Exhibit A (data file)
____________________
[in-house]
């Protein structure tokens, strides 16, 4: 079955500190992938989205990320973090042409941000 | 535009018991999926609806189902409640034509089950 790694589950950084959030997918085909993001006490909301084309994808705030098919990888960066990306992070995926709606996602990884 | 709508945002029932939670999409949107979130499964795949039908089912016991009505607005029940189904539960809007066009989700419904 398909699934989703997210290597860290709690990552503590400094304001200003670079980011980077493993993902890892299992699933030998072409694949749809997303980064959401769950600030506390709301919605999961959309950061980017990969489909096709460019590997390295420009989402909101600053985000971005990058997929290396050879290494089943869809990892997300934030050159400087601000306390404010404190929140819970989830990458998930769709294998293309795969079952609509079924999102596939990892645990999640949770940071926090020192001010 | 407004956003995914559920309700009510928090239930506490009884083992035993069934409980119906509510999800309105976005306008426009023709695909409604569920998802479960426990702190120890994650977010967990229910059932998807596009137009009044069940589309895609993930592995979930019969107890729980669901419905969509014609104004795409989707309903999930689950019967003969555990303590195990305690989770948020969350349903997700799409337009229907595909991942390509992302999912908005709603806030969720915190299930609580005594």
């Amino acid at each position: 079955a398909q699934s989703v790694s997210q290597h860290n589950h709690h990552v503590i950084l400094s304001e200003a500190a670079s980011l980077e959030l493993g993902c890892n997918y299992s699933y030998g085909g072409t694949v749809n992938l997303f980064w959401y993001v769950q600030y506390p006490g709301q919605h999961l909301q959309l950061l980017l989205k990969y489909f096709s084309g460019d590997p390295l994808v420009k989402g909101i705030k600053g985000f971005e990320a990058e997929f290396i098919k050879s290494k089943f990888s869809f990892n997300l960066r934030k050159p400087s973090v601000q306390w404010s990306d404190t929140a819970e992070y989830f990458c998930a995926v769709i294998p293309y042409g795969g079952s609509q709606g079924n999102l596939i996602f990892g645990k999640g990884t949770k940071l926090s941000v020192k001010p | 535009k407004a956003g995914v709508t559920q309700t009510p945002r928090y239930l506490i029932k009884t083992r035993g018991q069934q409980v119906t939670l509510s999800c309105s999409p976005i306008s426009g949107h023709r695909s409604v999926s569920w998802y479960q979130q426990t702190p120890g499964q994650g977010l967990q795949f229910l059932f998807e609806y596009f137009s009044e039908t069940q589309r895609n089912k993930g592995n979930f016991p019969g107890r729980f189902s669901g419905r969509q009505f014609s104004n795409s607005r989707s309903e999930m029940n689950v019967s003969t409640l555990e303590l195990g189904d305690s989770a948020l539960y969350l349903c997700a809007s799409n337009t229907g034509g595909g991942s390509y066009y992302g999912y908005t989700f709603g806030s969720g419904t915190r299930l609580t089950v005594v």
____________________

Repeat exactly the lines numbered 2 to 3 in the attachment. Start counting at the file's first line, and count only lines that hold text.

């Protein structure tokens, strides 16, 4: 079955500190992938989205990320973090042409941000 | 535009018991999926609806189902409640034509089950 790694589950950084959030997918085909993001006490909301084309994808705030098919990888960066990306992070995926709606996602990884 | 709508945002029932939670999409949107979130499964795949039908089912016991009505607005029940189904539960809007066009989700419904 398909699934989703997210290597860290709690990552503590400094304001200003670079980011980077493993993902890892299992699933030998072409694949749809997303980064959401769950600030506390709301919605999961959309950061980017990969489909096709460019590997390295420009989402909101600053985000971005990058997929290396050879290494089943869809990892997300934030050159400087601000306390404010404190929140819970989830990458998930769709294998293309795969079952609509079924999102596939990892645990999640949770940071926090020192001010 | 407004956003995914559920309700009510928090239930506490009884083992035993069934409980119906509510999800309105976005306008426009023709695909409604569920998802479960426990702190120890994650977010967990229910059932998807596009137009009044069940589309895609993930592995979930019969107890729980669901419905969509014609104004795409989707309903999930689950019967003969555990303590195990305690989770948020969350349903997700799409337009229907595909991942390509992302999912908005709603806030969720915190299930609580005594």
């Amino acid at each position: 079955a398909q699934s989703v790694s997210q290597h860290n589950h709690h990552v503590i950084l400094s304001e200003a500190a670079s980011l980077e959030l493993g993902c890892n997918y299992s699933y030998g085909g072409t694949v749809n992938l997303f980064w959401y993001v769950q600030y506390p006490g709301q919605h999961l909301q959309l950061l980017l989205k990969y489909f096709s084309g460019d590997p390295l994808v420009k989402g909101i705030k600053g985000f971005e990320a990058e997929f290396i098919k050879s290494k089943f990888s869809f990892n997300l960066r934030k050159p400087s973090v601000q306390w404010s990306d404190t929140a819970e992070y989830f990458c998930a995926v769709i294998p293309y042409g795969g079952s609509q709606g079924n999102l596939i996602f990892g645990k999640g990884t949770k940071l926090s941000v020192k001010p | 535009k407004a956003g995914v709508t559920q309700t009510p945002r928090y239930l506490i029932k009884t083992r035993g018991q069934q409980v119906t939670l509510s999800c309105s999409p976005i306008s426009g949107h023709r695909s409604v999926s569920w998802y479960q979130q426990t702190p120890g499964q994650g977010l967990q795949f229910l059932f998807e609806y596009f137009s009044e039908t069940q589309r895609n089912k993930g592995n979930f016991p019969g107890r729980f189902s669901g419905r969509q009505f014609s104004n795409s607005r989707s309903e999930m029940n689950v019967s003969t409640l555990e303590l195990g189904d305690s989770a948020l539960y969350l349903c997700a809007s799409n337009t229907g034509g595909g991942s390509y066009y992302g999912y908005t989700f709603g806030s969720g419904t915190r299930l609580t089950v005594v």